Book Quote:

“Henry was not used to people disliking him. He had sauntered through life in the glow of easy approval. The incident on Westminster Bridge had not only been an affray, it had been an affront. The instant aggression and then the viciousness of the subsequent persecution had perplexed him. He worried that luck was deserting him.”

Book Review:

Review by Jill I. Shtulman  (JUN 9, 2011)

David Abbott starts his mesmerizing and haunting debut book, The Upright Piano Player, with a quote from Nietzsche: “The consequences of our actions take hold of us, quite indifferent to our claims that meanwhile we have improved.”

It’s an apt quote because indeed, actions have consequences in the case of his protagonist, Henry Cage. Henry is, indeed, a caged man – uptight, disconnected, and alienated. Throughout his life, he has amassed the trappings of success: a sterling career, a spirited and beautiful wife, a sensitive son, an elegant London townhome. Yet he has squandered his gifts, eventually losing his marriage, destroying his relationship with his son, and ending his partnership in his firm – not of his own accord.

And then, on the eve of the millennium, a random act of violence occurs. Henry inadvertently pushes into a stranger on the crowded Westminster Bridge during a New Year’s Eve encounter. The stranger, Colin, is an angry and vindictive working-class man who strikes back in a disproportionate way and then begins to stalk Henry. A sense of menace ensues, a little reminiscent of the atmosphere in Enduring Love by Ian McEwan.

Henry is a man on the edge, ready to “improve,” to re-engage with his family and the world around him. For the first time in years, he truly reaches out, flirting with the idea of a new romance, reconnecting with his ill ex-wife, striving to create a bond with his now-grown son and his grandson, Hal, whom he has only just met. Yet at the periphery of his life is the stalker who is threatening to destroy all that he is working to put together again.

The reader knows, from the first 10 pages, that the ending will be heartbreaking and that another random incident will occur that will turn him into a man torn apart by grief. As a result, this is a particularly voyeuristic “read;” we know that none of Henry’s well-meaning actions will save him from a wrenching fate that no parent or grandparent should ever have to endure. We, as readers, maintain full awareness of where life is going for Henry, something that is denied to the protagonist himself. Henry remains blinded; for example, when he views a barn owl with his grandson, he thinks, “It had seemed a gift. Like the sighting of a kingfisher, a singling hour, a portent of favor. How wrong could a man be?”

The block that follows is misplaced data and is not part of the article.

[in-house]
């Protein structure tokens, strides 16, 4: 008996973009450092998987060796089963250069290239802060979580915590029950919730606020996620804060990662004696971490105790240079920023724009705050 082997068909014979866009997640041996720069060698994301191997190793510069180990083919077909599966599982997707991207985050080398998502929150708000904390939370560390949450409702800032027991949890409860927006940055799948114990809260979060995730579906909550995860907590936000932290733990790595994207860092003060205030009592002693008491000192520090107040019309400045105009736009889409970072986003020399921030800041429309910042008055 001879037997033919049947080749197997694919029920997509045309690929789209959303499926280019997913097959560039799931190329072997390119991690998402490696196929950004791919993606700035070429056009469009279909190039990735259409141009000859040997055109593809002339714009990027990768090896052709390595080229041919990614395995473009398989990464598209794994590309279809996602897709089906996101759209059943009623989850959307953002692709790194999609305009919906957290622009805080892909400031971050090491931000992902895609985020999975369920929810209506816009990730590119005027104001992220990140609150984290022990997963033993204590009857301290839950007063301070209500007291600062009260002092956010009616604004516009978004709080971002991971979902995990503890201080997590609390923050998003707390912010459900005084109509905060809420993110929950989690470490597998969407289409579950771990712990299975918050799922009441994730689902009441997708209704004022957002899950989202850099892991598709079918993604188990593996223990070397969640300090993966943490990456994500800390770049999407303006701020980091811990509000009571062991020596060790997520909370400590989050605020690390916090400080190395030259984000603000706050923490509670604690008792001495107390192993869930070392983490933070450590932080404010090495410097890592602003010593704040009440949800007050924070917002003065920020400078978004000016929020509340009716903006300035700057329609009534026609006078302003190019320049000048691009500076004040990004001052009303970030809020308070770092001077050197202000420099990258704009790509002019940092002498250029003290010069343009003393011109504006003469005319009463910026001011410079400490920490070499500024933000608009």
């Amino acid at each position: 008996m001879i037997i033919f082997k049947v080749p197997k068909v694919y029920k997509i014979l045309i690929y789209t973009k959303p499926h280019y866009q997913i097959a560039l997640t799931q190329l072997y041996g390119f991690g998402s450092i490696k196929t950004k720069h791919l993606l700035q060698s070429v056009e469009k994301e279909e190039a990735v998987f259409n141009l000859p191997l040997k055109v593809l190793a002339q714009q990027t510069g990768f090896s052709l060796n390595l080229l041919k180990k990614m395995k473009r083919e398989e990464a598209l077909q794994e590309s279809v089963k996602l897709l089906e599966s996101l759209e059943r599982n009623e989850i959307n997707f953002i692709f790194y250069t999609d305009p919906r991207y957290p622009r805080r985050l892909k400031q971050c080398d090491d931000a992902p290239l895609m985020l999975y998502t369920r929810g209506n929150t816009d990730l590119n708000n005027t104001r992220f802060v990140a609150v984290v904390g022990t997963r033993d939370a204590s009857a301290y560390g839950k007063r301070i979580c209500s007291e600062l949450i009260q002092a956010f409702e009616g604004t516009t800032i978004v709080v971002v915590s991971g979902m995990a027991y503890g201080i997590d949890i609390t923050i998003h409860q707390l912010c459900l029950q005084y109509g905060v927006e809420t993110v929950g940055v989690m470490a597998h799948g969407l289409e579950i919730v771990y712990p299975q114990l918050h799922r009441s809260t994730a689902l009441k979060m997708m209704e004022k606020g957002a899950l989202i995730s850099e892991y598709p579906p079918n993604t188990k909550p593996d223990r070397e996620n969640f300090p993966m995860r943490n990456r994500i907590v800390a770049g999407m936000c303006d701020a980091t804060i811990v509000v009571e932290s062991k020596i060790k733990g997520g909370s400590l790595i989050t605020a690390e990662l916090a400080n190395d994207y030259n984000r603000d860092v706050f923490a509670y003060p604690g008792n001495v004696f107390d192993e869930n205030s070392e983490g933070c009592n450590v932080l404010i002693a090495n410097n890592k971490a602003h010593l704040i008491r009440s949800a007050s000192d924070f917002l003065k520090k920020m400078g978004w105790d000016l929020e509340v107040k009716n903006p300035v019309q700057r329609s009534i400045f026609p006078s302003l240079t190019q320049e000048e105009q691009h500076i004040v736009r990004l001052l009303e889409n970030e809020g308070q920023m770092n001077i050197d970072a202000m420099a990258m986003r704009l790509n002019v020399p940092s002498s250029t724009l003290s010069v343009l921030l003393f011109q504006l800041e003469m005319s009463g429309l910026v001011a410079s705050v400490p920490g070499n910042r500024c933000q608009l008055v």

Throughout the arc of the book, we observe Henry from a distance. He is not a particularly introspective man, a trait that I often find unsatisfying. However, not here; David Abbott pulls it off, propelling us along on Henry’s journey. All the while, we know that Henry will be unable to sidestep his fate; despite his rediscovery of self, he will need to confront the loss and grief that is his destiny.

This is, after all, a cautionary tale, a tale about whether “upright” motives can create harmony in lives that are tossed around by life’s circumstances. It asks provocative questions: how much of life results from past choices and how much is totally random? The Upright Piano Player is written by a founding partner of the United Kingdom’s largest advertising agency, and this is his first novel. Hopefully, it is not his last.

AMAZON READER RATING: stars-4-5from 6 readers
PUBLISHER: Nan A. Talese (June 7, 2011)
REVIEWER: Jill I. Shtulman
AUTHOR WEBSITE: Q Blog interview with David Abbott
EXTRAS: Excerpt
MORE ON MOSTLYFICTION: Read our review of:

The Nobodies Album by Carolyn Parkhurst


June 9, 2011 · Judi Clark · No Comments
Tags: , ,  · Posted in: Contemporary, Debut Novel, Psychological Suspense

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